Name: Patrick Higgins
Title: Supervisor of
Caldwell (NJ) Public
Tell us some of your edtech goals.
I am just starting in this position,
and I’m walking into a lot of things
already happening. The district is completing
a virtualization of the network;
we’ll be going with thin client terminals
at all buildings. We’ll save a lot
of money by not replacing machines.
In fact, the district presented a zeropercent
budget increase to the town.
I approach my job from the educational
side. I pushed for a BYOD
program. We’ll be opening up a wireless
network that’s just for students
and isn’t connected to the internal
network. They can bring in laptops,
tablets, iPads, smartphones, etc.
How do your teachers use social
media for professional development
and in their classes?
I introduce teachers to Twitter
(www.twitter.com) to show teachers
how they can access the work other
teachers are doing. Teachers post
great stuff and you can follow the
hashtags that are education-related.
In the classroom, teachers have
used Facebook for outside events. For
instance, AP teachers use it to post
resources and to form study groups
outside of school. One of the biggest
bangs they can get with social media
is using it to crowdsource information.
Last year, we found Edmodo (www.edmodo.com). It’s unbelieveable! It
looks and acts like Facebook but
it’s completely safe. My former
school has a domain and the middle
and high school teachers use it
all the time.
I’m trying to get more teachers
to use an aggregator tool called
Scoop.it (www.scoop.it). Our students
need to read more nonfiction
than before, because of Common
Core requirements. We have to provide
high-quality, engaging choices. We
can use Scoop.it to curate on topics
and build up a repository of high-end
nonfiction articles for kids to read. It’s
these kinds of things that social media
lets us do.
What do you say to the teachers who
think social media is a waste of time?
When I’m working with these tools,
I try and imagine what I’ll say to the
teacher who asks why this is valuable?
I design from that question backward.
That’s how I approach technology in
general and, especially, social media.
You have to find the value in it.
I’m starting to really wonder about
that law in Missouri banning social
media with students. It’s like blaming
the pencil for writing the note. You ban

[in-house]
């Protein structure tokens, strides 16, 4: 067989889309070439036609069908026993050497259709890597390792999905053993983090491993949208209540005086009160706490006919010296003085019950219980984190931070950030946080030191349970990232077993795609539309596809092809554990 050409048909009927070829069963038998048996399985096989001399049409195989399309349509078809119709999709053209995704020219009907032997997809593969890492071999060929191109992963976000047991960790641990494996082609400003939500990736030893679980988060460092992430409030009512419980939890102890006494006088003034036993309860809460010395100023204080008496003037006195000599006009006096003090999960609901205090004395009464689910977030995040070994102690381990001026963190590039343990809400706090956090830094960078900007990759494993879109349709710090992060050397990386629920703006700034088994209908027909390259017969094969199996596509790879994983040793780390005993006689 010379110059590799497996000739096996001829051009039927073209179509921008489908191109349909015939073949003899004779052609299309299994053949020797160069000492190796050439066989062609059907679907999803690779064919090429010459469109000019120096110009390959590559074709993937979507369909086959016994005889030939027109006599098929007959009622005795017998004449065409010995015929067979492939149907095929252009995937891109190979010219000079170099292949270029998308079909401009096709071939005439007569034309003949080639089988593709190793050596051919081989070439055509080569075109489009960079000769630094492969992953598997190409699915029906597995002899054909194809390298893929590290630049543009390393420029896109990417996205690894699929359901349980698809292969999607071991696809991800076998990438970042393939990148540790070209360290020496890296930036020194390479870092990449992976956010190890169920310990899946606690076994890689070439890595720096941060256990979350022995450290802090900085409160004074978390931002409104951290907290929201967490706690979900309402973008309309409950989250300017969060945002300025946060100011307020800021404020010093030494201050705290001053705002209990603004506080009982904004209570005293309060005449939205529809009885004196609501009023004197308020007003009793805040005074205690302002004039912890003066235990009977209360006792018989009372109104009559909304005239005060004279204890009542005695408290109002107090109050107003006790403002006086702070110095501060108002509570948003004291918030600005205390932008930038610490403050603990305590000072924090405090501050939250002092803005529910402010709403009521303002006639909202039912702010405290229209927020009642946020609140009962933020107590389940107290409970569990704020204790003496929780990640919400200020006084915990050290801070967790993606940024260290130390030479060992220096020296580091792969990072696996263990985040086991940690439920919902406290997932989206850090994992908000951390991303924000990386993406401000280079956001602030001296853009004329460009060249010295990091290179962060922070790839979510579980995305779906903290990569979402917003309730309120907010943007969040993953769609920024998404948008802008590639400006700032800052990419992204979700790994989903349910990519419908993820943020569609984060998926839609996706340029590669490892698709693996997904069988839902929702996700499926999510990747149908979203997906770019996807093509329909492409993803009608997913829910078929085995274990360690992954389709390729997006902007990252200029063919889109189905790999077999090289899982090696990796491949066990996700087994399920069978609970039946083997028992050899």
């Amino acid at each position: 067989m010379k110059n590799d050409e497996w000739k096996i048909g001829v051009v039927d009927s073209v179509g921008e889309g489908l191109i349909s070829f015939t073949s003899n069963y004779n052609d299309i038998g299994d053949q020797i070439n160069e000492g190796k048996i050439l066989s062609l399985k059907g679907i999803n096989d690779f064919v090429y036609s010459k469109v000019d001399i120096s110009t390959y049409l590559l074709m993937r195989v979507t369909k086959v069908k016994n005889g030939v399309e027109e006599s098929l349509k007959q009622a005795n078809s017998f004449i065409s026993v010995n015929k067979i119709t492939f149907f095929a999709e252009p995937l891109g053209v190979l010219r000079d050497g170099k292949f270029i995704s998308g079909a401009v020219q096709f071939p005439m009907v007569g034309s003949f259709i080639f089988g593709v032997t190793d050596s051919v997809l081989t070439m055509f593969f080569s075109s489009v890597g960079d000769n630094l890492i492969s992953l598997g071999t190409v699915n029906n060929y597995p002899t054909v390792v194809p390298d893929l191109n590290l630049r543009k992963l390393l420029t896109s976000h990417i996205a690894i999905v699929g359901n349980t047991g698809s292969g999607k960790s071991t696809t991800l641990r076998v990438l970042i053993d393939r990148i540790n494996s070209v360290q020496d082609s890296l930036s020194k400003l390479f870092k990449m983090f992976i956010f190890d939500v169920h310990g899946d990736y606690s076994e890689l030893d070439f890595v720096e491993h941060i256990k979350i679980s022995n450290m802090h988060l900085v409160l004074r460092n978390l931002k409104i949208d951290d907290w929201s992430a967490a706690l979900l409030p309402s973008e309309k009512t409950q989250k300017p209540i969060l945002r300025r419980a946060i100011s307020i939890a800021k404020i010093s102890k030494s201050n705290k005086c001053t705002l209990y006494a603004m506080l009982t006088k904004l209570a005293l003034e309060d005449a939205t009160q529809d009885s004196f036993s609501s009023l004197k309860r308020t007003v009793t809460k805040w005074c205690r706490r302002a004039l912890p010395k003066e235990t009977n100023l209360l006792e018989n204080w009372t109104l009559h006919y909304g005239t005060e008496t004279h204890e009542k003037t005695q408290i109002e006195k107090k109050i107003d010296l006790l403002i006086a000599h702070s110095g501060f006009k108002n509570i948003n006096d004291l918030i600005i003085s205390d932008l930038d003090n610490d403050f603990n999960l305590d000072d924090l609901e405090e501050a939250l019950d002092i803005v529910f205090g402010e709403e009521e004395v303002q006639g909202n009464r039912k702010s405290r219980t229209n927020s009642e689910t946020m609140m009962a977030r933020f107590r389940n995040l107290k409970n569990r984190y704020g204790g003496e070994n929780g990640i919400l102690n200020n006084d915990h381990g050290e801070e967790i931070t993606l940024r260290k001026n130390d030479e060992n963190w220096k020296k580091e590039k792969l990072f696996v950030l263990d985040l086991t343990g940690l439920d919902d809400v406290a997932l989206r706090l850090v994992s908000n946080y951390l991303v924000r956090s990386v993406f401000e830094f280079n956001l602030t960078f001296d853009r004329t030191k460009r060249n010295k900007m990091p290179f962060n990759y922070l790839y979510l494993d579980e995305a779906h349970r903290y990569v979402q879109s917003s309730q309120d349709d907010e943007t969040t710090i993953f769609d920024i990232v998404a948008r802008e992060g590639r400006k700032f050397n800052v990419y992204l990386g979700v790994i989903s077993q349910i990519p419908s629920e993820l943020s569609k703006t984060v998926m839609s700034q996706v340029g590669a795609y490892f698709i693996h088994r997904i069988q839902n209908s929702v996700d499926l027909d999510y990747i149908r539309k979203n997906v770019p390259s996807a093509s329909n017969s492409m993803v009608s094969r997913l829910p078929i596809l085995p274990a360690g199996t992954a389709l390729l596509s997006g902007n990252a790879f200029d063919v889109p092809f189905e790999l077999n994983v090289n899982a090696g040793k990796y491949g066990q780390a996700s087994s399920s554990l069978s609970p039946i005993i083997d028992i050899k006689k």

the tool because of the behavior. A key
role we’ll have to play, whether we like
it or not, is to teach others to behave
appropriately. We miss the boat if we
ban those interactions.
There are so many great social media
resources. How do you personally
keep up with your network?
Keeping up with the network is an
ongoing process, one that—due to the
changes that happen in social technology—
I revise all the time. I use three
tools to keep me in the loop: Google
Reader, Twitter, and Diigo Groups.
Google Reader for the stalwarts—the
people I’ve been reading for years now
that really are clued into changes in
education and educational technology.
Twitter never stops astounding me with
the amount of information being shared
in the form of links and redirects to
outstanding information. Diigo Groups I
like to think of as the gateway drug for a
lot of the teachers I work with, as email
is something we can all handle at this
point. Joining a Diigo Group is a painless
process, and depending on the activity
level of the group, the resources you find
on a daily basis are tremendous.
What tips would you offer to teachers in
best managing their social media time?
The ease with which you can be
sucked down the proverbial rabbit hole
while on social media is unprecedented.
A five-minute foray into Twitter
can turn quickly into a lost hour.
I’m a big believer in setting time
limits on your social media time in
order to maximize your use. There
are groups like #ntchat, #edchat,
and #sschat that have sprung up
around various topics on Twitter.
They meet at regular times and you
can plan your time around those